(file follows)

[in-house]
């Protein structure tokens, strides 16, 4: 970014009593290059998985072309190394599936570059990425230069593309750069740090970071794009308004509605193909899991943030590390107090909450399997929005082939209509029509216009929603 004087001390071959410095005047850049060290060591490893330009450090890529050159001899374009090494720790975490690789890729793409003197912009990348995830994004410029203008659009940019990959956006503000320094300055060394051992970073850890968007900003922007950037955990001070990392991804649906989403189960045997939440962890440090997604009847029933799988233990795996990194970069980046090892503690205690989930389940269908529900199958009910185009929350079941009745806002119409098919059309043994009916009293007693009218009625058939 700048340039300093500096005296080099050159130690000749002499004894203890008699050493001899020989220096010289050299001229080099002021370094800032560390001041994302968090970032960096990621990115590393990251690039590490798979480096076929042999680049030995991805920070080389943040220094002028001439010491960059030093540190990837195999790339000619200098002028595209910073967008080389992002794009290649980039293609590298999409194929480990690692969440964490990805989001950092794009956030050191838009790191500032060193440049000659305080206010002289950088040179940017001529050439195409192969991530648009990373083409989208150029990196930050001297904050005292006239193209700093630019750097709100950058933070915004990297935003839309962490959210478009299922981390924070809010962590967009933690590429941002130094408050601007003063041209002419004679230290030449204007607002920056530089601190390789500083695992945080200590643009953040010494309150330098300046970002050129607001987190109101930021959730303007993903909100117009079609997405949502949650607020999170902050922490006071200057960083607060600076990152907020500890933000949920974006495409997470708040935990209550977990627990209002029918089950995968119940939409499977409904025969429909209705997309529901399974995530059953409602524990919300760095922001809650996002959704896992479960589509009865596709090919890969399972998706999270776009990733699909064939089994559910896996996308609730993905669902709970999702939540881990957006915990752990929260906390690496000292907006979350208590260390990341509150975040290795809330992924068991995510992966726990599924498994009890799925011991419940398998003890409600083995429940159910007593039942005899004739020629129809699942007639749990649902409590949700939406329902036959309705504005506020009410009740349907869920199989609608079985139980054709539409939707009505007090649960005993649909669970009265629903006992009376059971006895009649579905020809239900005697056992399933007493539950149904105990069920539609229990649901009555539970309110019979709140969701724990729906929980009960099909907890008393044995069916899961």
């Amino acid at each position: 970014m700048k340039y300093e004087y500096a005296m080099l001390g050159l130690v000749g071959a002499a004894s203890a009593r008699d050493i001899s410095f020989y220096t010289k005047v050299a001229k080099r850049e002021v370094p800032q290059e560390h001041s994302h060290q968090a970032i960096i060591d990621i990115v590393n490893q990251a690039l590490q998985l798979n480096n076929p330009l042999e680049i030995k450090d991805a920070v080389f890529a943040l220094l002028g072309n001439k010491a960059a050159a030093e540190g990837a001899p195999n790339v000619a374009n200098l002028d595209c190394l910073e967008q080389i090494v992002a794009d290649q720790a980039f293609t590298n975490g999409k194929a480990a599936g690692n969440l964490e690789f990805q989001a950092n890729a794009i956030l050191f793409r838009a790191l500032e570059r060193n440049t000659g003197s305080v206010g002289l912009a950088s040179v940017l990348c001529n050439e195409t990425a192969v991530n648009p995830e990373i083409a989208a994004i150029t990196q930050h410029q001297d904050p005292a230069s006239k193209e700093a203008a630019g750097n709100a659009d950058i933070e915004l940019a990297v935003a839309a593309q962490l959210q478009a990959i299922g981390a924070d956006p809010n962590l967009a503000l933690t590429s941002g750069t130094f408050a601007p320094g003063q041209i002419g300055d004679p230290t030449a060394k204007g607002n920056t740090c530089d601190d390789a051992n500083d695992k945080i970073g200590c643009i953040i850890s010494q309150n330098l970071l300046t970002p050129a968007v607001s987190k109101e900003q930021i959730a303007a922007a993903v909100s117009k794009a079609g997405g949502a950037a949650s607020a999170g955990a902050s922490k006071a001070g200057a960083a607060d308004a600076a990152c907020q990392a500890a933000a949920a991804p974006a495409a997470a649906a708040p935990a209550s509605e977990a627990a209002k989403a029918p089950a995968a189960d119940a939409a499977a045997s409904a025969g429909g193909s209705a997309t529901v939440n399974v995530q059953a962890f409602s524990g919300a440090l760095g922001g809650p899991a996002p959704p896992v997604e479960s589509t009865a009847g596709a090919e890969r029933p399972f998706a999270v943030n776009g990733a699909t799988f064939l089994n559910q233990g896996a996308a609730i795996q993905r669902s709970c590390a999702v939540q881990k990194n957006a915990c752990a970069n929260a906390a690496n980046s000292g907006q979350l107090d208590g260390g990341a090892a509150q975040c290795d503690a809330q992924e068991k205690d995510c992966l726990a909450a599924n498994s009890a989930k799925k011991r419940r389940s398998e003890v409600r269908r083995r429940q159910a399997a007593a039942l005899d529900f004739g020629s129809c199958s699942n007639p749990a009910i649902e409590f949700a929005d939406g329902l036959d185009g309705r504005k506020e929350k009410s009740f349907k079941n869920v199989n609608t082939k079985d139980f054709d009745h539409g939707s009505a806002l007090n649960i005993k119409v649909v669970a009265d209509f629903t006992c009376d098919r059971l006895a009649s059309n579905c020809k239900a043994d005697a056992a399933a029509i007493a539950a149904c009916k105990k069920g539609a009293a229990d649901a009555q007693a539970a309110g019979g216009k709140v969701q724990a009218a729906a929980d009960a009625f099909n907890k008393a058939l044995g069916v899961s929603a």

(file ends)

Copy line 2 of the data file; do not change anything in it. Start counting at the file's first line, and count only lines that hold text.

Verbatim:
């Protein structure tokens, strides 16, 4: 970014009593290059998985072309190394599936570059990425230069593309750069740090970071794009308004509605193909899991943030590390107090909450399997929005082939209509029509216009929603 004087001390071959410095005047850049060290060591490893330009450090890529050159001899374009090494720790975490690789890729793409003197912009990348995830994004410029203008659009940019990959956006503000320094300055060394051992970073850890968007900003922007950037955990001070990392991804649906989403189960045997939440962890440090997604009847029933799988233990795996990194970069980046090892503690205690989930389940269908529900199958009910185009929350079941009745806002119409098919059309043994009916009293007693009218009625058939 700048340039300093500096005296080099050159130690000749002499004894203890008699050493001899020989220096010289050299001229080099002021370094800032560390001041994302968090970032960096990621990115590393990251690039590490798979480096076929042999680049030995991805920070080389943040220094002028001439010491960059030093540190990837195999790339000619200098002028595209910073967008080389992002794009290649980039293609590298999409194929480990690692969440964490990805989001950092794009956030050191838009790191500032060193440049000659305080206010002289950088040179940017001529050439195409192969991530648009990373083409989208150029990196930050001297904050005292006239193209700093630019750097709100950058933070915004990297935003839309962490959210478009299922981390924070809010962590967009933690590429941002130094408050601007003063041209002419004679230290030449204007607002920056530089601190390789500083695992945080200590643009953040010494309150330098300046970002050129607001987190109101930021959730303007993903909100117009079609997405949502949650607020999170902050922490006071200057960083607060600076990152907020500890933000949920974006495409997470708040935990209550977990627990209002029918089950995968119940939409499977409904025969429909209705997309529901399974995530059953409602524990919300760095922001809650996002959704896992479960589509009865596709090919890969399972998706999270776009990733699909064939089994559910896996996308609730993905669902709970999702939540881990957006915990752990929260906390690496000292907006979350208590260390990341509150975040290795809330992924068991995510992966726990599924498994009890799925011991419940398998003890409600083995429940159910007593039942005899004739020629129809699942007639749990649902409590949700939406329902036959309705504005506020009410009740349907869920199989609608079985139980054709539409939707009505007090649960005993649909669970009265629903006992009376059971006895009649579905020809239900005697056992399933007493539950149904105990069920539609229990649901009555539970309110019979709140969701724990729906929980009960099909907890008393044995069916899961």